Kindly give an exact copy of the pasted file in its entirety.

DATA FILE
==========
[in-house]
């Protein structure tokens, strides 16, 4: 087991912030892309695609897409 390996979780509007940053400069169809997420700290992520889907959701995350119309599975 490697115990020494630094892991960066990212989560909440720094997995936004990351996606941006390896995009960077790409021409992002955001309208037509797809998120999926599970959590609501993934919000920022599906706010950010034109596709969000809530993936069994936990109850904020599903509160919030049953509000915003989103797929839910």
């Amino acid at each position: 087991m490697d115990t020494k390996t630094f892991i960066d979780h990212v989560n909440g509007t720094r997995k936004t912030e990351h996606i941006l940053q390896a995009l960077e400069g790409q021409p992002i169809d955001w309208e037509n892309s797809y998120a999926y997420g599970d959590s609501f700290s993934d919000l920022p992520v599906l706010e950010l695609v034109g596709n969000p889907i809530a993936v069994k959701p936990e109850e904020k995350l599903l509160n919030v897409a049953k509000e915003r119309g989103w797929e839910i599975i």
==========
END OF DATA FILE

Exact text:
[in-house]
């Protein structure tokens, strides 16, 4: 087991912030892309695609897409 390996979780509007940053400069169809997420700290992520889907959701995350119309599975 490697115990020494630094892991960066990212989560909440720094997995936004990351996606941006390896995009960077790409021409992002955001309208037509797809998120999926599970959590609501993934919000920022599906706010950010034109596709969000809530993936069994936990109850904020599903509160919030049953509000915003989103797929839910």
């Amino acid at each position: 087991m490697d115990t020494k390996t630094f892991i960066d979780h990212v989560n909440g509007t720094r997995k936004t912030e990351h996606i941006l940053q390896a995009l960077e400069g790409q021409p992002i169809d955001w309208e037509n892309s797809y998120a999926y997420g599970d959590s609501f700290s993934d919000l920022p992520v599906l706010e950010l695609v034109g596709n969000p889907i809530a993936v069994k959701p936990e109850e904020k995350l599903l509160n919030v897409a049953k509000e915003r119309g989103w797929e839910i599975i």